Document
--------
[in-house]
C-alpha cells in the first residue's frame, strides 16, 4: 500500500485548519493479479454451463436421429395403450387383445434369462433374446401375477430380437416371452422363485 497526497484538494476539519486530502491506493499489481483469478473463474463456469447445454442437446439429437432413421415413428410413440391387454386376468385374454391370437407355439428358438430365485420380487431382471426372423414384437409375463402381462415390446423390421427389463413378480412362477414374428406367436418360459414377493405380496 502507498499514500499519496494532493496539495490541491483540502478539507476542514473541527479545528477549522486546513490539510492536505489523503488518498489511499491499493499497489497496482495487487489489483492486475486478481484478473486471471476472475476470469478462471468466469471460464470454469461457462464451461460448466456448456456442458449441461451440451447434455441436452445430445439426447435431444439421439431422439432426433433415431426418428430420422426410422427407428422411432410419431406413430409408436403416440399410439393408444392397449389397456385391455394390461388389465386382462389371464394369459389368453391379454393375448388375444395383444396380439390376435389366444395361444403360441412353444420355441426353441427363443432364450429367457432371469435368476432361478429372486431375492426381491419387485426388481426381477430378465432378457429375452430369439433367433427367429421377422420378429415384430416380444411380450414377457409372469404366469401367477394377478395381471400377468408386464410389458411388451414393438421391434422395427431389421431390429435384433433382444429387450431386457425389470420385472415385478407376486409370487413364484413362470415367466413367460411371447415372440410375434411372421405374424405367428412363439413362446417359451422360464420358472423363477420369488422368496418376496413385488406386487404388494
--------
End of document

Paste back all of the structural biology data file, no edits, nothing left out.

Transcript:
[in-house]
C-alpha cells in the first residue's frame, strides 16, 4: 500500500485548519493479479454451463436421429395403450387383445434369462433374446401375477430380437416371452422363485 497526497484538494476539519486530502491506493499489481483469478473463474463456469447445454442437446439429437432413421415413428410413440391387454386376468385374454391370437407355439428358438430365485420380487431382471426372423414384437409375463402381462415390446423390421427389463413378480412362477414374428406367436418360459414377493405380496 502507498499514500499519496494532493496539495490541491483540502478539507476542514473541527479545528477549522486546513490539510492536505489523503488518498489511499491499493499497489497496482495487487489489483492486475486478481484478473486471471476472475476470469478462471468466469471460464470454469461457462464451461460448466456448456456442458449441461451440451447434455441436452445430445439426447435431444439421439431422439432426433433415431426418428430420422426410422427407428422411432410419431406413430409408436403416440399410439393408444392397449389397456385391455394390461388389465386382462389371464394369459389368453391379454393375448388375444395383444396380439390376435389366444395361444403360441412353444420355441426353441427363443432364450429367457432371469435368476432361478429372486431375492426381491419387485426388481426381477430378465432378457429375452430369439433367433427367429421377422420378429415384430416380444411380450414377457409372469404366469401367477394377478395381471400377468408386464410389458411388451414393438421391434422395427431389421431390429435384433433382444429387450431386457425389470420385472415385478407376486409370487413364484413362470415367466413367460411371447415372440410375434411372421405374424405367428412363439413362446417359451422360464420358472423363477420369488422368496418376496413385488406386487404388494